#871 2 Reasons for morning pain with a fracture boot - DOC

#871 2 Reasons for morning pain with a fracture boot

What are the two reasons you might get pain when you have been wearing a fracture walking boot for a running injury? Well, that is what we’re talking about today on the Doc On The Run Podcast.

 

 

If you get an overtraining injury like a metatarsal stress fracture or a plantar plate sprain or Achilles tendonitis, or peroneal tendonitis, a doctor might prescribe a fracture walking boot. Well, it is designed to hold you still so that you can hopefully walk on something like a fracture and still let it heal.

It is stiff. It immobilizes you. It has those curved outsole that is very stiff, you cannot bend it at all. And because of that, it decreases the stress and strain to certain tissues when you are wearing it and even when you are walking in it. The thing is, is that a lot of times I talk to runners, in fact that the reason for this episode is this morning I was on a call with someone who has been wearing a boot and he is curious why all of a sudden he is starting to have some aching pain in the boot in the morning when he first gets up and steps on his foot while wearing the boot.  Again, he is sleeping in the boot.

We were talking about this and there really two reasons that is going to happen given that particular scenario. One of them is that the boot itself, either the straps or the plastic stuff on either side is pushing against your foot. If you take a finger and you press it in your forearm real hard, you feel it, but it is not killing you right? It doesn’t really hurt.

But if you hold it there for eight hours, well that is going to start to ache because one, it is a lot of pressure that is not normal and two, it cuts off some of the blood supply in that little area where you push down hard enough to stop the blood flow in that area. Right.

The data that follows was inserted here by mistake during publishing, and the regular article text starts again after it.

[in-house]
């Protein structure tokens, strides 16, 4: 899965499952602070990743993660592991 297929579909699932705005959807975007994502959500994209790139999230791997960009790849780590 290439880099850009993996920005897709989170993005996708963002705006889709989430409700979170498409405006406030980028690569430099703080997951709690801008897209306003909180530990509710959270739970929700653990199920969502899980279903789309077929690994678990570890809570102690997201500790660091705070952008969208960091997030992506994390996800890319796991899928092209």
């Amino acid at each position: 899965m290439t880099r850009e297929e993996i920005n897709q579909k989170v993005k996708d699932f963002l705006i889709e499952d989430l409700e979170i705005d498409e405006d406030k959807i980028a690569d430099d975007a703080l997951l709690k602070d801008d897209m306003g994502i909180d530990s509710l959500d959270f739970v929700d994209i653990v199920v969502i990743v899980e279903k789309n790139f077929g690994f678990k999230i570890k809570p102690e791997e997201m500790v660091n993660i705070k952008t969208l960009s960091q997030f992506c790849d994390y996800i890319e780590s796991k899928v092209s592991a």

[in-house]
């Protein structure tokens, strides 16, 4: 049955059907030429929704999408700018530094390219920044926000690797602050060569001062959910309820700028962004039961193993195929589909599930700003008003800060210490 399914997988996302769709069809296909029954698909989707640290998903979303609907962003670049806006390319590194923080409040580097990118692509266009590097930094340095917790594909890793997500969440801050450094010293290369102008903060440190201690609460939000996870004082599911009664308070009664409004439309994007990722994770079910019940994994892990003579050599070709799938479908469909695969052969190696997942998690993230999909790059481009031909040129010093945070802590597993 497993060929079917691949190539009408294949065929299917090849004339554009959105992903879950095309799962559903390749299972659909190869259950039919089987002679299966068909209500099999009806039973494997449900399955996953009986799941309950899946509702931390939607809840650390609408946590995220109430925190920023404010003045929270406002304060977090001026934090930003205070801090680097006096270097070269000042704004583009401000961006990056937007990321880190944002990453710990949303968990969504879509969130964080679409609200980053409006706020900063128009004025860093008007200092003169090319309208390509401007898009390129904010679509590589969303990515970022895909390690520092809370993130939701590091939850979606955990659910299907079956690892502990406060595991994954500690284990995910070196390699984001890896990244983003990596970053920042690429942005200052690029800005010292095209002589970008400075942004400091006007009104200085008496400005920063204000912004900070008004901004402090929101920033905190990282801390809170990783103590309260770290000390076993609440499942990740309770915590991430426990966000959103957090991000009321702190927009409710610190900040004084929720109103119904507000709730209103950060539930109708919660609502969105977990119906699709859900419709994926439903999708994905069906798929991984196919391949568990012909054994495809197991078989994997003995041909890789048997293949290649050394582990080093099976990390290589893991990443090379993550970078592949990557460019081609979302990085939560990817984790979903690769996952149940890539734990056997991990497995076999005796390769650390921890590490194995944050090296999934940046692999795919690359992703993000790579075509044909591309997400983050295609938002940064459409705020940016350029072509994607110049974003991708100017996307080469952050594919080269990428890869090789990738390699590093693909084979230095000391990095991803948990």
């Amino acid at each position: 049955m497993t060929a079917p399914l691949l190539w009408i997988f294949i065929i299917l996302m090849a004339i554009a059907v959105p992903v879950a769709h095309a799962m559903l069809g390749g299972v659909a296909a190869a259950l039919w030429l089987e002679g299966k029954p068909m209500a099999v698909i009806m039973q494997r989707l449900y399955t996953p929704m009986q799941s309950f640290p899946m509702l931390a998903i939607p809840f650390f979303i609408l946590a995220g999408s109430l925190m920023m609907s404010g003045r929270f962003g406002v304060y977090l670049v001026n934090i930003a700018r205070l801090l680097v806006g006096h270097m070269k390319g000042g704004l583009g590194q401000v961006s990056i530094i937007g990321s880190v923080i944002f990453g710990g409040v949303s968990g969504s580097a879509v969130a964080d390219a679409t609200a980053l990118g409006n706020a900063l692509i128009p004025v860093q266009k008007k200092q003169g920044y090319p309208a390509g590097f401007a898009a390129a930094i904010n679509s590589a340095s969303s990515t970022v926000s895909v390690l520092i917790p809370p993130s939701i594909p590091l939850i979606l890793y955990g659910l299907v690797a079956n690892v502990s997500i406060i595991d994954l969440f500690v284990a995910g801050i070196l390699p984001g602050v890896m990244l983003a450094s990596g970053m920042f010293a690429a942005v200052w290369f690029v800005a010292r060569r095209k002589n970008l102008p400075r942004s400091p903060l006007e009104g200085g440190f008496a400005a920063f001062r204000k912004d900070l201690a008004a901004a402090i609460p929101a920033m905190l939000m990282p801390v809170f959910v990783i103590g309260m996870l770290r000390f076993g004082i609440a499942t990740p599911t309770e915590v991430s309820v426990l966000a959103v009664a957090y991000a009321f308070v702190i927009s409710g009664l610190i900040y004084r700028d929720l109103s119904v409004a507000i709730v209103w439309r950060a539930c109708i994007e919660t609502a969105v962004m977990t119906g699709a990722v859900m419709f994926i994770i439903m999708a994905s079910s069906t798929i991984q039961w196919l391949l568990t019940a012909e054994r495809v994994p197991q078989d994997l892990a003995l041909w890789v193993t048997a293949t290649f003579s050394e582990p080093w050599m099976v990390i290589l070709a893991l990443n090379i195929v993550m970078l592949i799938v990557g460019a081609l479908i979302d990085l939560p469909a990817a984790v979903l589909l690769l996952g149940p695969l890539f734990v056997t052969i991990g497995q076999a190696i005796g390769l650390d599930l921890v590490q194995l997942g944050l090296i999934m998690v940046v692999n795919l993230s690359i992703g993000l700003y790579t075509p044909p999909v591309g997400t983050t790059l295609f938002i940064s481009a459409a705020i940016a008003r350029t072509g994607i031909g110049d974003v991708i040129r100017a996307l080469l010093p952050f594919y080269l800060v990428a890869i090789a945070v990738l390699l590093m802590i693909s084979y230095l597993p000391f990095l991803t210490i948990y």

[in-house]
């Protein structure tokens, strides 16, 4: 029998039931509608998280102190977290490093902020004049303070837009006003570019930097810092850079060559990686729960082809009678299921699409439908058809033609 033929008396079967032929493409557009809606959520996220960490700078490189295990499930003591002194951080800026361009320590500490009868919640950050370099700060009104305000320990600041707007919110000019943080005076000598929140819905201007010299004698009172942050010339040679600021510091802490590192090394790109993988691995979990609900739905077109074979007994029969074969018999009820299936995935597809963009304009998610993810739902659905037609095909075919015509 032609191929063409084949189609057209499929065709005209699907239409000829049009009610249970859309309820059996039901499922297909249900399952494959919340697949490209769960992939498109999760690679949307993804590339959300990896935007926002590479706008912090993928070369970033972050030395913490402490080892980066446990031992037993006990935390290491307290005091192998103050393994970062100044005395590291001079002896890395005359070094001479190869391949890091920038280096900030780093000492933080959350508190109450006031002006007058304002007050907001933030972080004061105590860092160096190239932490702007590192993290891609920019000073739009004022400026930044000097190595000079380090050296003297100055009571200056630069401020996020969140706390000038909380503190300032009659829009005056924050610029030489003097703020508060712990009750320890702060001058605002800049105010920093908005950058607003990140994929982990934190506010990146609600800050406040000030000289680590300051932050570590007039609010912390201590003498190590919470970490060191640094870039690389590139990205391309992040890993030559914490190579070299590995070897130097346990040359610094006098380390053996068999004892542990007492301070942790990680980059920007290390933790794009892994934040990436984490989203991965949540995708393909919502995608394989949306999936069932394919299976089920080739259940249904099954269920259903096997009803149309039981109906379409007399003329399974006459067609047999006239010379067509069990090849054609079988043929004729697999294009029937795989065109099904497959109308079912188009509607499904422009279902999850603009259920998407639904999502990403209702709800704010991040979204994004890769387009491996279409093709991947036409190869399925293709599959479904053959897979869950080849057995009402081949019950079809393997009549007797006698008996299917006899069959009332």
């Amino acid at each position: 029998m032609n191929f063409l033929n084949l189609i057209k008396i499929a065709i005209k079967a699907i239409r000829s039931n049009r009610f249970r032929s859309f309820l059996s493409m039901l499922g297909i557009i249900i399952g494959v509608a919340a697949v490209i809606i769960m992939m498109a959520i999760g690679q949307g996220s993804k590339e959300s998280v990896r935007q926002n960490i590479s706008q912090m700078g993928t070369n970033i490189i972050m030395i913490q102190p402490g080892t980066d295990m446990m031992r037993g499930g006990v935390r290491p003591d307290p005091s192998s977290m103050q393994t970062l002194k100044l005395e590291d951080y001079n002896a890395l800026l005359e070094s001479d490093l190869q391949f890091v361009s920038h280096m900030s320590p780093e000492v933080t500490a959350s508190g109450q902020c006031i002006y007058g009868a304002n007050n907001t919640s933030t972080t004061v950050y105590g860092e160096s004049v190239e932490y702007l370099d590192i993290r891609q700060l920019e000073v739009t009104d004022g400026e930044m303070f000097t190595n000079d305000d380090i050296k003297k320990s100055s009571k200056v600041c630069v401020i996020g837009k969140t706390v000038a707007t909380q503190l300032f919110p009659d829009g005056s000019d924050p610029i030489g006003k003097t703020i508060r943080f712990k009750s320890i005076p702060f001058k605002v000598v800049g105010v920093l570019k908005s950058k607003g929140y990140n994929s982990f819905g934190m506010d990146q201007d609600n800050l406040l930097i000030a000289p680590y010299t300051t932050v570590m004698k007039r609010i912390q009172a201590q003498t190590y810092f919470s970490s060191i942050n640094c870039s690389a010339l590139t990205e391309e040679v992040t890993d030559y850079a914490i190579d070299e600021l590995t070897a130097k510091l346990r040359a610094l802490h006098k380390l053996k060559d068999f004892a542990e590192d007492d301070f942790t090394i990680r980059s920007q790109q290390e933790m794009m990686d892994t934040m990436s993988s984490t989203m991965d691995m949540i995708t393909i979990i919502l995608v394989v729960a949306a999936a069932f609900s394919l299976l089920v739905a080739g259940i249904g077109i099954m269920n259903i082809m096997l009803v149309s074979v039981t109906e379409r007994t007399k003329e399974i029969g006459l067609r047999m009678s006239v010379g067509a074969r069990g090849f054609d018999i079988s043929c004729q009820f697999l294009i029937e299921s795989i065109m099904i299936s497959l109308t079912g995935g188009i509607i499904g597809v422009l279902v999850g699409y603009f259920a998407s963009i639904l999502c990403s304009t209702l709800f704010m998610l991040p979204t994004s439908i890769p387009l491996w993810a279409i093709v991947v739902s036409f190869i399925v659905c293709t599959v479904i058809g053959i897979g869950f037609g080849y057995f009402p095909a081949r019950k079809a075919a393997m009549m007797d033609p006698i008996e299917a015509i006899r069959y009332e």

You see this in the movies, in a war movie, somebody gets hurt, they get wounded, and they say apply pressure and they are just pushing on the wound hard enough to cut off the blood flow so the person won’t bleed to death. Well, you can cut off the blood supply by pushing on your foot with a boot too much. So, if it is too tight, if it is pushing against you, if it is too small for you, if it does not you right, it can cause that kind of discomfort just because you’ve been aching.

When you get up, if you loosen the boot, if you take off the boot, that discomfort will sort of temporarily be there even after you remove the boot, but it will start to go away. It will dissipate and it will dissipate gradually.

The other scenario is where you are holding the foot completely still and you are asleep and because you are holding everything so still in the boot, you are getting what we call cross-linking or you are getting some little strands of collagen that are trying to heal the tissue but they are getting to where they kind of make tissues sort of stick together. They are bound together in a way that is not normal. And when you are asleep and you are laying down and you are not stepping on the foot, that does not really matter but when you step up, out of bed and step on the foot, even in the fracture walking boot, your foot actually elongate slightly, and it will pull some of those little pieces of scar tissue or collagen or however you want to think of it or pull those apart.

When you have that discomfort, it is very fleeting. It is only for a second and then it is gone, and like if you step on the foot and you have this sudden discomfort, but then it doesn’t happen again, you push on the foot and you can’t reproduce it, it is more likely that. If you have a sore spot because the boots been pushing against the side of your foot and you push on that spot, it is going to hurt more.

So, that is a couple of different ways you can tell those scenarios apart. But it is just a couple of different ways you can get discomfort when you are in a fracture walking boot.  If a doctor gave you a fracture walking boot, the most important thing is to remember that the longer you are in it, the more fitness you are going to lose and the weaker and stiffer you are going to get. So, it is super important that you tell your doctor, “I want to run, I don’t want to just heal this thing, I want to heal this thing so I can run so, tell me what I can do to get over this as quickly as possible so I can use the boot as short as possible and get back to running.”

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